In view of the fact that Mary Cane owned a large portion of the land on the Bossier side of the river, most of the property development took place across the river around Shreveport. However, after the Civil War began in 1860, Cane’s Landing was fortified by the Confederacy. Three batteries, Ewell, Walker, and Price were established on the property, with Fort Kirby Smith located in the center, in the area of present day Coleman Street, between Monroe Street and Ruston Street. Numerous historical accounts tell us that in order to keep the Yankee troops from coming up the river to attack Shreveport, the Confederates sank a steamboat, The New Falls City, across the river at Loggy Bayou. Through various means of documentation, we know that Mary Cane was recognized for her generosity and hospitality. She had been known to take in and care for the sick and the poor during periodic Yellow Fever epidemics. She, also, used the bottom floor of her home as a hospital during the Battle of Mansfield.
In 1865, following the war, Mary Cane once again began planting cotton on her plantation. Other farmers grew cotton in the hills of Bossier Parish, as well,but they experienced great difficulty transporting their crops by wagon across the swampy bottom lands. In addition to the problems encountered due to the terrain, area residents were easy prey for bandits. It eventually became necessary for them to move their goods to market using a convoy system in order to protect themselves and the commodities they were transporting. In 1873, Judge John Watkins of Minden, Louisiana, secured a congressional charter to build a toll road over much of the bottom lands. Much of the labor was done by Irishmen who had been brought to America to build railroads. This grueling labor with shovel and sledge hammer paid seventy-five cents per day. The toll road, which measured nine miles in length and was roofed, became known as The Shed Road. The cost to cross with a four-yoke ox team and wagon was $1.50, the cost for a four-mule team and wagon was $1.00, while the cost for an individual on foot to cross was $.05. Although the toll was expensive for many, the road was a tremendous success, netting more than $20,000 each year. The Shed Road became an invaluable and historic passageway for cotton farmers in the area and remained so until 1886 when construction of the Vicksburg-Shreveport-Pacific Railroad, which crossed the river, was completed and a stage coach line between Monroe and Shreveport became operational. At that point in the history of Bossier City, the toll road went out of business and the number of steamboats on the river began to decline.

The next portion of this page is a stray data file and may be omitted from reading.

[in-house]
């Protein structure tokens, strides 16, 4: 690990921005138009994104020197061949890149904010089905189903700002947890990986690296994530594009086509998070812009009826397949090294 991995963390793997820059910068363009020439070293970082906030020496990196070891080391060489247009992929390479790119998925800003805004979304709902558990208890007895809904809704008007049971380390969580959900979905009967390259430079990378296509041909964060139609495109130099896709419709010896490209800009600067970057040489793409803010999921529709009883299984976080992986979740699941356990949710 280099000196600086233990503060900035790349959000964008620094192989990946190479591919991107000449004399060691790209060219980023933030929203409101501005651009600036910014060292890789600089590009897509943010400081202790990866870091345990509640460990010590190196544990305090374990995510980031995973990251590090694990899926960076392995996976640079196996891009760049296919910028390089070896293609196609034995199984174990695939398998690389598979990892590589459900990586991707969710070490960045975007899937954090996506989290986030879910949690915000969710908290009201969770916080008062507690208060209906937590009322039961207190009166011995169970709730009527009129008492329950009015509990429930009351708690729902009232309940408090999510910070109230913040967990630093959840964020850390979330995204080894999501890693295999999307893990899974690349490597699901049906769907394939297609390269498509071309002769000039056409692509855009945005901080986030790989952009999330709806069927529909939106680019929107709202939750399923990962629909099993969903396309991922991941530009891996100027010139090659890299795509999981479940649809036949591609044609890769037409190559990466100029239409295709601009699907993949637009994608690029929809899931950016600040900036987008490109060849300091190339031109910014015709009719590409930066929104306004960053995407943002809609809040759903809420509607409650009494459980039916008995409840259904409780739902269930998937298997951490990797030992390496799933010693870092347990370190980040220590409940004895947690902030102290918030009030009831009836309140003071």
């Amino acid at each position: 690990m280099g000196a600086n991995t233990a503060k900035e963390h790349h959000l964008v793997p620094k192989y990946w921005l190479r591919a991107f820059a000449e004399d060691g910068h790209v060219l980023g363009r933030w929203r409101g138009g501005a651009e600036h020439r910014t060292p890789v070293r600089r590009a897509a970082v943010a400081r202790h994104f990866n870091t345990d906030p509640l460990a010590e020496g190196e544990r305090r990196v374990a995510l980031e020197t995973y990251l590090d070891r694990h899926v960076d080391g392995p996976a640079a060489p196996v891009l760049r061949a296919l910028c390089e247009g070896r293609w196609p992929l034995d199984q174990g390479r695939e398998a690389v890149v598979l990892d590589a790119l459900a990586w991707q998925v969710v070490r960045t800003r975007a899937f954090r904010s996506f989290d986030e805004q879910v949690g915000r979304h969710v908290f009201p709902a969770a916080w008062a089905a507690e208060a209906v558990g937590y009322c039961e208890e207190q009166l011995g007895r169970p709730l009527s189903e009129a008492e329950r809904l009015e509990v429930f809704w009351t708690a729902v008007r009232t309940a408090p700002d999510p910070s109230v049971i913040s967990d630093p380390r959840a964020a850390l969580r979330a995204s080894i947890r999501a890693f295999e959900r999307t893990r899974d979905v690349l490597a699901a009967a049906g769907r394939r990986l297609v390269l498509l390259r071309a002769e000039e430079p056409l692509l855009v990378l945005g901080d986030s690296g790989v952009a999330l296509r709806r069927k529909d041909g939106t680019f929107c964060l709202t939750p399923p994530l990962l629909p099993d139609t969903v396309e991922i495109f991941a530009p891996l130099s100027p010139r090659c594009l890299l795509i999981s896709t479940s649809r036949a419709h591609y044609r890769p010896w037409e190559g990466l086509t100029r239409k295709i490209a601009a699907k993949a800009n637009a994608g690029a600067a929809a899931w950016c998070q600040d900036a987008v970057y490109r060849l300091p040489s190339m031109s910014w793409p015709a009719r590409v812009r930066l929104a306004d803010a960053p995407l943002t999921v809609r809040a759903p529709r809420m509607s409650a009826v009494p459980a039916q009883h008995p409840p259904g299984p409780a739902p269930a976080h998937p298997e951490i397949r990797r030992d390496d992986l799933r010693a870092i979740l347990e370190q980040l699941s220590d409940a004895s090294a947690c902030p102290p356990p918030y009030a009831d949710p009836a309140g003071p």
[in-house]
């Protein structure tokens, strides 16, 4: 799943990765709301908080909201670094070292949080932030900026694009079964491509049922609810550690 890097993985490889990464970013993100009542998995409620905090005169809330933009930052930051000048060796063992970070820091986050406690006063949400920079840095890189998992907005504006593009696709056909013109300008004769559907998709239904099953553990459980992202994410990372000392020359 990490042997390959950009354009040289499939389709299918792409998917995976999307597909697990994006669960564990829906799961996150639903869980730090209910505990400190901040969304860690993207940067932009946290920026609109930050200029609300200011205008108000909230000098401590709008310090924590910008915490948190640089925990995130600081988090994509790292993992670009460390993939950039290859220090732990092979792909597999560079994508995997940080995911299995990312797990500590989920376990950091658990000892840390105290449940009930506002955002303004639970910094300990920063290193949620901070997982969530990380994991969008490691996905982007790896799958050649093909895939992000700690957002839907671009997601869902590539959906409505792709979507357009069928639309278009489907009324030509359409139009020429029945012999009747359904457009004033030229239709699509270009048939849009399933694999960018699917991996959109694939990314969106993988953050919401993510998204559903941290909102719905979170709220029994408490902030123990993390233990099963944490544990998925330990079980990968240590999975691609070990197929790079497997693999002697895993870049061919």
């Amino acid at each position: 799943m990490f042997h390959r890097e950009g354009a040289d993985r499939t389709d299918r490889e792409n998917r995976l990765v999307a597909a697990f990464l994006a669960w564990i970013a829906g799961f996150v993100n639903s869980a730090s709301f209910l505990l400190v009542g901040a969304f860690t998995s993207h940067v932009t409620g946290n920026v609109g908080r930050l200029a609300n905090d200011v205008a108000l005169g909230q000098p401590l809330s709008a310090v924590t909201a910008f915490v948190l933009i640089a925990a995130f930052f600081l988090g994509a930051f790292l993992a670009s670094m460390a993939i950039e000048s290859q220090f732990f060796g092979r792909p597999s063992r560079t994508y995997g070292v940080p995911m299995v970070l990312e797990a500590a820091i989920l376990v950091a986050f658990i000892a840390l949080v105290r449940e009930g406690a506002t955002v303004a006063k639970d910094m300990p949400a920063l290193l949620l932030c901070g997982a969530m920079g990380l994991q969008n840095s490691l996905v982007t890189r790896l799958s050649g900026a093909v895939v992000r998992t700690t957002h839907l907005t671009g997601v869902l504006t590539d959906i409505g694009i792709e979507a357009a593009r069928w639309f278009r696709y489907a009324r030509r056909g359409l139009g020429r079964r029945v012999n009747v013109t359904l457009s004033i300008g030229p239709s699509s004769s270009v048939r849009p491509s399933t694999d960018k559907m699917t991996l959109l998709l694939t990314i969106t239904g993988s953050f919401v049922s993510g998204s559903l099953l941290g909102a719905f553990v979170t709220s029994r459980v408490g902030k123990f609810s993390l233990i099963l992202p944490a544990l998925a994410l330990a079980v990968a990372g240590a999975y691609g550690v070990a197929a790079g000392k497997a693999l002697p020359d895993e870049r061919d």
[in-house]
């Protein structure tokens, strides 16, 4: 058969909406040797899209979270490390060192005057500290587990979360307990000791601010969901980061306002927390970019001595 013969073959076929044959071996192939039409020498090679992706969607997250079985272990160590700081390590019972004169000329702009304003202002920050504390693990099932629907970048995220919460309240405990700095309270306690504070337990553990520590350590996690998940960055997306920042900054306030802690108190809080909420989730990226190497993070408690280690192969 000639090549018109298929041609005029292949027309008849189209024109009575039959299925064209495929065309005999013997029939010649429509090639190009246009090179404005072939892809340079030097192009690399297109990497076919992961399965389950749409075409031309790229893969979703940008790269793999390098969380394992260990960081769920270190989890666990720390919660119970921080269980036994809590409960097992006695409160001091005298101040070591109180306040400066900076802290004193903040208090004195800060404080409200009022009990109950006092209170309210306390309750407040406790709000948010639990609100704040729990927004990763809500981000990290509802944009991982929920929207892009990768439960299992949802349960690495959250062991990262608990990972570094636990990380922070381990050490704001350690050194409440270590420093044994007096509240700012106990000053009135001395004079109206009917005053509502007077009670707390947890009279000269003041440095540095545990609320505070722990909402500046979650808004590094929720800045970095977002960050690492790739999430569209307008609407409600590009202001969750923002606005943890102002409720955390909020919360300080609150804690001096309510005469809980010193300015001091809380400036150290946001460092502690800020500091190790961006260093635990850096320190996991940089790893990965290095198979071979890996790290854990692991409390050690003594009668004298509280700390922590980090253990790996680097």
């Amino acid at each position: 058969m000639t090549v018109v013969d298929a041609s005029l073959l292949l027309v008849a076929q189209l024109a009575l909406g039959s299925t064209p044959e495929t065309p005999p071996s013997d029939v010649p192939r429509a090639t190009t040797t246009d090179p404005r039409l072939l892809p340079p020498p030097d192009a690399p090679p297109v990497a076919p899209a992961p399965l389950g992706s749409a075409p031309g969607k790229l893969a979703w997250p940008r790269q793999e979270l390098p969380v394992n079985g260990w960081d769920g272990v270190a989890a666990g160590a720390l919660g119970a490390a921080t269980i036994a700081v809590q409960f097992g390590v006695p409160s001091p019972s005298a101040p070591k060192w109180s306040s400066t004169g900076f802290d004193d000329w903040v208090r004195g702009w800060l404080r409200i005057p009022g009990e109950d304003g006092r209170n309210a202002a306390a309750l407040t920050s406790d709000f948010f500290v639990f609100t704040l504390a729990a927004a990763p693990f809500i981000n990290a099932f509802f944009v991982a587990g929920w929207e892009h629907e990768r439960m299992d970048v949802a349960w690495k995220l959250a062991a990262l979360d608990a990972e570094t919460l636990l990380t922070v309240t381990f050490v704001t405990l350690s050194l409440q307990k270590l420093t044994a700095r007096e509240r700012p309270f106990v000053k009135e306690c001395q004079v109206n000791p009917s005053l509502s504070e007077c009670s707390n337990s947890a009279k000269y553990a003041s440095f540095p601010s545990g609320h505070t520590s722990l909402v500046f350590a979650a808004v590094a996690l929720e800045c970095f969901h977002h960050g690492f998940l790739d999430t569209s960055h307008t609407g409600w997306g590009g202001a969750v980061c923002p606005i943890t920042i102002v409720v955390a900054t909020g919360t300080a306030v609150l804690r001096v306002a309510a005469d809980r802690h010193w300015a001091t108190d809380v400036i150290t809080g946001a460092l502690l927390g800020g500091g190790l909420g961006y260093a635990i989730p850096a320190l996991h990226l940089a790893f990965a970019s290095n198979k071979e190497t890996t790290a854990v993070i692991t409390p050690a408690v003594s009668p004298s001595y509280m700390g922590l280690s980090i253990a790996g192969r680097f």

Mary had one child during her first marriage and two during her second; but only one child, Mary Jane Cane, survived to adulthood. Mary Jane Cane’s marriage to Dr. Harfield McCormick produced three grandchildren for the Cane matriarch – Anna, William Bennett, and Williamine Bennett McCormick. All three were raised by Grandma Mary after the untimely deaths of both Dr. and Mrs. McCormick. Of the three grandchildren, it would appear that Anna was most directly responsible for further development at Cane’s Landing. Against her grandmother’s wishes, Anna married James Stockwell in 1873 at the age of fourteen. Within the year, Anna’s husband sued Mary Bennett Cane for Anna’s mother’s portion of the Cane estate. Fearing that Anna and James might squander Anna’s birthright, Mary battled the action in court; but in 1881, she divided her holdings in Bossier Parish among the three grandchildren, who then began to sell the land that once comprised Elysian Grove Plantation. By selling portions of this family-owned property, Mary Bennett Cane’s grandchildren were instrumental in the founding of Bossier City.